View profile

Level Up - Issue #41

I sensed a theme of feedback this week in some of my conversations. It must be review season. Or diff

Level Up

May 24 · Issue #41 · View online
Level Up delivers a curated newsletter for leaders in tech. A project by Ideal for busy people such as Tech Leads, Engineering Managers, VPs of Engineering, CTOs and more.

I sensed a theme of feedback this week in some of my conversations. It must be review season. Or difficult times that companies are going through as they choose to let people go. Have a question about feedback? I’d love to hear it - send me an email. We receive so many poor examples of feedback every day. This cycle repeats as companies fail to train managers on effective feedback. One of my favourite books on this topic is, “Thanks for the Feedback: The Science and Art of Receiving Feedback Well.”
Giving feedback as a leader or manager is not trivial. You have a power imbalance between you and the receiver that adds barriers. A key to offering effective feedback is also a key to building high performing teams - fostering psychological safety. If people feel threatened, or they perceive their job at risk, it’s natural they disagree, justify and dismiss feedback. A big warning sign is when they fail to acknowledge your feedback. This is very different to agreeing or disagreeing with your point of view 🙅‍♀️🙅‍♂️.
One technique I find useful to foster psychology safety is to ask people to suggest a suitable time. In these times, it’s hard to know what may be going on at home - childcare, health or other worries. Springing feedback on someone is bound to trigger defensiveness.
I hope you enjoy this week’s content. If you find it useful, please forward to someone else and send me feedback. Stay safe and healthy 🙏
Level up your leadership skills with better time management. Register for the new online course, “Time Management for Technical Leaders” from the Tech Lead Academy 🎉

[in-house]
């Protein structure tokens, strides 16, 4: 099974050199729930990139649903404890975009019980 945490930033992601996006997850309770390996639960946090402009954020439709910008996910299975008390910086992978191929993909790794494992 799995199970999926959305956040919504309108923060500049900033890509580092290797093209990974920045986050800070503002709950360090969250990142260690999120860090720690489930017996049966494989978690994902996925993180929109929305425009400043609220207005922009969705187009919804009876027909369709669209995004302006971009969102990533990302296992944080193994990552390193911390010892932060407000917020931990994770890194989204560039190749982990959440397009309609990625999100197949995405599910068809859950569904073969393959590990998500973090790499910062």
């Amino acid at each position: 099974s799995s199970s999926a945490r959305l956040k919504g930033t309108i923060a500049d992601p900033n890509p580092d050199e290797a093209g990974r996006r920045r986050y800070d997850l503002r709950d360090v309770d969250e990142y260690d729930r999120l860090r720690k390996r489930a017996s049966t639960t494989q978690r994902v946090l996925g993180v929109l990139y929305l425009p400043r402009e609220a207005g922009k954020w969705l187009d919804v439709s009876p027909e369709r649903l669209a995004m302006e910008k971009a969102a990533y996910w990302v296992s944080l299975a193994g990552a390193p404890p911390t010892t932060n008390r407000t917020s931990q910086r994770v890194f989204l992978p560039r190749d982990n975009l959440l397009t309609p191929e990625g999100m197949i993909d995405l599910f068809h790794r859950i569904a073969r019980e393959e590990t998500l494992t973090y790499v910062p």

New Managers: Effective Management
Discussing Microsoft's open-sourcity
The #1 Rule of “No”
No Brilliant Jerks: How to Deal with Maverick CEOs
ALGOL 60 at 60: The greatest computer language you've never used and grandaddy of the programming family tree
Five Years of Rust
The Third Age of JavaScript
The most successful developers share more than they take
What I’ve learned while ramping up on a large software project
Organisation & Processes
This Editorial Team Ditches Zoom And Instead Starts Using Red Dead Redemption For Meetings, Here's How It Goes For Them
Tell Me How You Measure Me - Francisco Trindade - Medium
Interesting tweets
You might recognise the start of this from engineering leader, @randyshoup. 😂
Randy Shoup
I Am The Very Model of A Modern Software Architect

I am the very model of a modern software architect
Whose data planes and services do elegantly intersect.
Far and wide I’m celebrated for my keen ability
To balance throughput, latency, and high-availability.
A great 🧵 from @KieranSnyder (CEO of @textio) dealing with delegation during the COVID-19 times when everyone is remote.
Kieran Snyder
1 Today a manager asked me how to think about assigning work equitably right now when everyone on the team is in a different place with what they can personally take on. It started me thinking. Thread >>
This is another lovely 🧵 from @nota_bennett showing when a person recognises “power imbalance” in conversations and what you can do to have more effective conversations.
So here’s a Manager Trick I picked up that’s useful for anyone working with people with less positional authority than you

Sometimes people will come to you very upset about something
Thanks for making it this far! 🤗
If you enjoyed this newsletter, please send me feedback and share with others!
If you’re interested in growing and supporting technical leaders in your company, get in touch about my “Tech Lead Skills for Developers” course or check out the Tech Lead Academy online course on “Time Management for Technical Leaders
Did you enjoy this issue?
If you don't want these updates anymore, please unsubscribe here.
If you were forwarded this newsletter and you like it, you can subscribe here.
Powered by Revue
Patrick Kua, Postfach 58 04 40, 10314, Berlin, Germany